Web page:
And they're just trying to like, hide that, you know what I mean? Like, it just, like I obviously am an extreme like, beginner with this program. You know, so I'm trying to like, do everything I can to hide that fact, and I think that will change my work in a way that. You know, if I knew this program inside and out I would do things differently and it might look more like everybody who already knows this program.
You know what I mean. Instead of me coming at it from a, basically, like beginners perspective. I would do things not the correct way, and that sort of makes things look a certain way. So I think, and that's not always necessarily bad, and I think, you know, sometimes that's almost a good thing in a way. Because it will make your stuff look different. Okay, so, I think that looks decent or more specifically as good as it's going to look. Okay, so now we've got the mountain in Cinema 4D. In Cinema 4D that's where you can take that 3D model that you just made and apply, you know, lighting to it.
Or, you know, a different texture if you want to say, make it, okay I want this to be red. And I want the, the other part to be, you know, more of a darker color. And this is where you could also animate it if you wanted to. So from here, I'm going to maybe try to put like a reflection on these. (NOISE) I'll put another light in the back just to, so that side doesn't look so, get lost in the darkness.
I don't really like this red. Maybe just like a white. So now we've got sort of a lower resolution copy of the structure that they're in. So we can give it more of like like kind of a textured look. Hm, actually, I don't know how much I like that. So, with having such a, such a vague idea it's a lot of experimentation. In terms of, you know, by the end I'll usually have 50 to, I don't know, 100 different renders.
Here where it's, you can kind of go through and see the sort of evolution of like you know, changing things here. And a lot of it is just sort of, like guessing and checking, and this I thought it would look cool but I don't like the way these, like, little holes look around the blobs. And I don't really like the look of this very shiny things with this very square looking thing. It doesn't fit the way I thought it would fit. So, we got to go back to it looking more like, more rounded.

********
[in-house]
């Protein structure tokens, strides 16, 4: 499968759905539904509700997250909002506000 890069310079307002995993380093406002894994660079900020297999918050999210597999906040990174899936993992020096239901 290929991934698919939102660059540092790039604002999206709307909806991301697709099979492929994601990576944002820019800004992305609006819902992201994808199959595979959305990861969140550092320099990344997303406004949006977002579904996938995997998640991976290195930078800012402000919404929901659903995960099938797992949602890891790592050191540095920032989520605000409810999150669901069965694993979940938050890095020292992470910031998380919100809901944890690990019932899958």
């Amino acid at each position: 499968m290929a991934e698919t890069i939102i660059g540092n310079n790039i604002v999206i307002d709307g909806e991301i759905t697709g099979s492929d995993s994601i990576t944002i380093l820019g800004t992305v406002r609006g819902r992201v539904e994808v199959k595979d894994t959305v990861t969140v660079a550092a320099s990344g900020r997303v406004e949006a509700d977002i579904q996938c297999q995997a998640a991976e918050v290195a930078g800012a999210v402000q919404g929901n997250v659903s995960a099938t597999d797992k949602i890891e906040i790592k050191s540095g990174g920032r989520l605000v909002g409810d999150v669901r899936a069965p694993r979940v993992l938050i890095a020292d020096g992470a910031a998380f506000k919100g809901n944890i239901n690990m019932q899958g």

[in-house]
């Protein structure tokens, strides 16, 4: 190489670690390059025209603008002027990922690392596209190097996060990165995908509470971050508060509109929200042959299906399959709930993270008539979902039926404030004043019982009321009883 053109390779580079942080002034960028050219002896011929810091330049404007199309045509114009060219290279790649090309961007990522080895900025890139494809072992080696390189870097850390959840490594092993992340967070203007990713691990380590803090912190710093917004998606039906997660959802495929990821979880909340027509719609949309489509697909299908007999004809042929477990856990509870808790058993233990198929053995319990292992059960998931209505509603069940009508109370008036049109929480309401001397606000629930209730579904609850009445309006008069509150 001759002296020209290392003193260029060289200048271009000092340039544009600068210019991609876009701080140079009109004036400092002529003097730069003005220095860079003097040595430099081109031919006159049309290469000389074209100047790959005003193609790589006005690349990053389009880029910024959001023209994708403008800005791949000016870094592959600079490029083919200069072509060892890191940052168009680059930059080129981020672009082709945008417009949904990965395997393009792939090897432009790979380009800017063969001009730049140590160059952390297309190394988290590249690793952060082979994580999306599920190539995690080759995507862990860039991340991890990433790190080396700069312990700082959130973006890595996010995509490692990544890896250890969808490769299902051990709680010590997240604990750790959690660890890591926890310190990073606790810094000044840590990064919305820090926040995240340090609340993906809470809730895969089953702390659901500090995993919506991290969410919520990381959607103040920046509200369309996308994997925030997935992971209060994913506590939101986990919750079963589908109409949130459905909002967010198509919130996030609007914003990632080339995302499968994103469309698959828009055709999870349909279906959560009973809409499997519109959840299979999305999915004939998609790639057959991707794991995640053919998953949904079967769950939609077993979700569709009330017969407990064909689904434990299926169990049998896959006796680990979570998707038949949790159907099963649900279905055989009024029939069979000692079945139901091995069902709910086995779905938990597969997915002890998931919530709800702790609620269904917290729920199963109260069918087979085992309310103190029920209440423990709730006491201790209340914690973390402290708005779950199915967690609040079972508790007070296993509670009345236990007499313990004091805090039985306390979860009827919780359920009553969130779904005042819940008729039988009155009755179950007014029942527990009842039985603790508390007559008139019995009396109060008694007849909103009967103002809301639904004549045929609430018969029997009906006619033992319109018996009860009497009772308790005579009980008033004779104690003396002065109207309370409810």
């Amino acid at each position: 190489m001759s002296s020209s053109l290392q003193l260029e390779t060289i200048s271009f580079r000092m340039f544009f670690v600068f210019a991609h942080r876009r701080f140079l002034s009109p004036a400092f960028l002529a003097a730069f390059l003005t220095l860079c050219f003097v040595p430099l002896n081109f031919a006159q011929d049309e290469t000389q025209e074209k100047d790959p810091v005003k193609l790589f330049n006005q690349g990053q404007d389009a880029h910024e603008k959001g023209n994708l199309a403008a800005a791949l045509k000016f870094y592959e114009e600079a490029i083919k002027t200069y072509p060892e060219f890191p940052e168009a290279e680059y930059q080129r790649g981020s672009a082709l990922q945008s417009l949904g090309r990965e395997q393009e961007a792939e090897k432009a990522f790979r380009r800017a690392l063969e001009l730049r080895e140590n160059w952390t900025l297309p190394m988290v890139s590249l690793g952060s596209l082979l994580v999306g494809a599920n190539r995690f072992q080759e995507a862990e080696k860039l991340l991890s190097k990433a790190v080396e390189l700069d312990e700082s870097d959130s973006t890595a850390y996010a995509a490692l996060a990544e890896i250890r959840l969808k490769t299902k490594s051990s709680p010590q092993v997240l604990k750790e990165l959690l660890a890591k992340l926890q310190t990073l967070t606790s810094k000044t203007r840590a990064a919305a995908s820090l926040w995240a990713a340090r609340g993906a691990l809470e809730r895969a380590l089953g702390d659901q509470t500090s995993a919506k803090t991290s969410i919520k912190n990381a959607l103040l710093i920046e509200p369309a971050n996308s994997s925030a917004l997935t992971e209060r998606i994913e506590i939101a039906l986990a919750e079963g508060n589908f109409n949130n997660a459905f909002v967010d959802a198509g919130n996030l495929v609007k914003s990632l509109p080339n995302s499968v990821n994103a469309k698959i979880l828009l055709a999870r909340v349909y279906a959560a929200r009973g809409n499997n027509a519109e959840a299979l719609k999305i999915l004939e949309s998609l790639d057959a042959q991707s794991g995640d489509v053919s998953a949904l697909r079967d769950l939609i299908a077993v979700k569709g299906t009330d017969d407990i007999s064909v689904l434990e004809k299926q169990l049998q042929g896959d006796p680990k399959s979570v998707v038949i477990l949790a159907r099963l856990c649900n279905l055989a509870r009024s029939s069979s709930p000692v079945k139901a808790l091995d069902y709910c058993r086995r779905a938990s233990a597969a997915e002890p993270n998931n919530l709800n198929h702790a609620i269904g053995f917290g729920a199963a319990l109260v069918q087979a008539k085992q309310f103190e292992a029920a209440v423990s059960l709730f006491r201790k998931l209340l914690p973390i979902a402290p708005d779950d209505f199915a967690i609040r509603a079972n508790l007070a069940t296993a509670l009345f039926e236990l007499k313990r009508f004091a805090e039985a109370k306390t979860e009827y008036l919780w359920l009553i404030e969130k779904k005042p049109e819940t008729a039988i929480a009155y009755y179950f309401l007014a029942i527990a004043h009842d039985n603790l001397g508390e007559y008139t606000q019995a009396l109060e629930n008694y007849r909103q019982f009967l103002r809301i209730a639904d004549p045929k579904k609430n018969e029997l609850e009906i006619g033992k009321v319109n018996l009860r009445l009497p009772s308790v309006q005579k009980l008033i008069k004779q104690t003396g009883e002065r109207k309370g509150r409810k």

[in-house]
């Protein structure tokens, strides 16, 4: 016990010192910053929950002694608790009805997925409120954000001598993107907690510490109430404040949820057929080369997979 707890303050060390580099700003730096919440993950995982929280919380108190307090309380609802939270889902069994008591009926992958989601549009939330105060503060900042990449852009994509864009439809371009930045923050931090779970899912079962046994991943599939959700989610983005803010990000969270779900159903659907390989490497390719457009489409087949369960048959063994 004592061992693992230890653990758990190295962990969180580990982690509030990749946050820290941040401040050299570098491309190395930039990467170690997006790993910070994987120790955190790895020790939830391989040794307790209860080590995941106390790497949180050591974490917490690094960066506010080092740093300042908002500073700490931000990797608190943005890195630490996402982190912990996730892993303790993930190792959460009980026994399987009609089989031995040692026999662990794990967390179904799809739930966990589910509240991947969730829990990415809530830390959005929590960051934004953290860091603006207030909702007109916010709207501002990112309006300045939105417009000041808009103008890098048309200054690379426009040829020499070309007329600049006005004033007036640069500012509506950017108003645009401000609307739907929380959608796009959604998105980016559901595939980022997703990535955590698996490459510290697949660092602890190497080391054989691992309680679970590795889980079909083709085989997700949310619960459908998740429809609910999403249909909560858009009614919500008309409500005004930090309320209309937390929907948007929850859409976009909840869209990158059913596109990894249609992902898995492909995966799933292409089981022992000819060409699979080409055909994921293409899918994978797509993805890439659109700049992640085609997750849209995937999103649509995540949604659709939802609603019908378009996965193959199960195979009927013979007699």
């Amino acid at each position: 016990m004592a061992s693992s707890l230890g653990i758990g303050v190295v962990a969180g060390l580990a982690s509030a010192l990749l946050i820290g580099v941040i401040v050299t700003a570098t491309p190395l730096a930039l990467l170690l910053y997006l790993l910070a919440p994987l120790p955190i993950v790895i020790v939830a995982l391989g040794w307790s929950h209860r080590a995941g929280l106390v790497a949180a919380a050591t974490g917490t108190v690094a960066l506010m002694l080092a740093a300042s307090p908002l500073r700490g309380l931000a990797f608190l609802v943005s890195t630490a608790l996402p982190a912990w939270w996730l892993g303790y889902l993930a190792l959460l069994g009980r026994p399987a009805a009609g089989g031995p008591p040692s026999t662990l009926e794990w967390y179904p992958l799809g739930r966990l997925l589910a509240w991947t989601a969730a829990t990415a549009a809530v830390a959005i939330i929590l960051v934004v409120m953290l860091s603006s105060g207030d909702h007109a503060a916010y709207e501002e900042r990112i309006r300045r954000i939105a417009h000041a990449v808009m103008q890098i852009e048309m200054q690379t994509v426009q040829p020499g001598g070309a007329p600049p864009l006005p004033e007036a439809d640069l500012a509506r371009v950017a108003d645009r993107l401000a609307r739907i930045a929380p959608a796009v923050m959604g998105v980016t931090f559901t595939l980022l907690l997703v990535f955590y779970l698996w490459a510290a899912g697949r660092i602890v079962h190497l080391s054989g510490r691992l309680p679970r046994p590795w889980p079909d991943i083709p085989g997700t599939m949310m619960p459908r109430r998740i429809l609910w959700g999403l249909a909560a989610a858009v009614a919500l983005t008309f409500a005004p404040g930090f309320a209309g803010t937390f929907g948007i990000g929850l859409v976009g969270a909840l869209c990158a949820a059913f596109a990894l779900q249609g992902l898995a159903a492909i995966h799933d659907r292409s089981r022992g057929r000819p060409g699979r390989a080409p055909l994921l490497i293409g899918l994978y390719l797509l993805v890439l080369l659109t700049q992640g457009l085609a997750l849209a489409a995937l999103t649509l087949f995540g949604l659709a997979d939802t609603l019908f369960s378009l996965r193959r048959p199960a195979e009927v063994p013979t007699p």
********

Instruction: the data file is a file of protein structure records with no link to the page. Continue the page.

So that's basically the mentality there. I also would kind of like to have some more of those other little mountain things, so I think I'm going to take and sculpt out a few more quick little, little mountains. Every day is I think one of the things I really like about them is that you do have a lot of freedom in terms of, you know, I'm going to going to be done with this project in an hour. So it's just something where you kind of can try out and it gives you a good base of tiny ideas that you can then maybe be like oh, you know what? I kind of like that thing I did two weeks ago, let me sort of expand on the idea. Whether that be to expand on the idea, idea to a VJ clip, or a, you know, full video or something like that.
But it sort of, it's a great testing ground because it's low commitment in terms of, you know, I'm only going to get so far in this idea before I realize, okay, it's crap. Like, there's nothing, there's nothing here. Like, yeah I tried it, it didn't work how I thought it was going to. Didn't look, or this or that didn't work. You know, so you've got a tiny amount of time invested in it, versus, you know, something that oh, I spent, you know, the last two months on. And then I realized you know I don't really like the look of this, or it didn't really turn out how I thought it was going to turn out. So, I think that's one of the, the big advantages of them. So I'm trying to see if I can get some more interesting lighting with this. because I don't really, I don't really like the way it. Move the lamp.
You could put in a volumetric lighting that sort of lights up all of the area around it. You can actually sort of see the light. sort of like if you were lighting through like a, or you had like, fog kind of, so you can see sort of a like, light source. And you can also add a depth of field.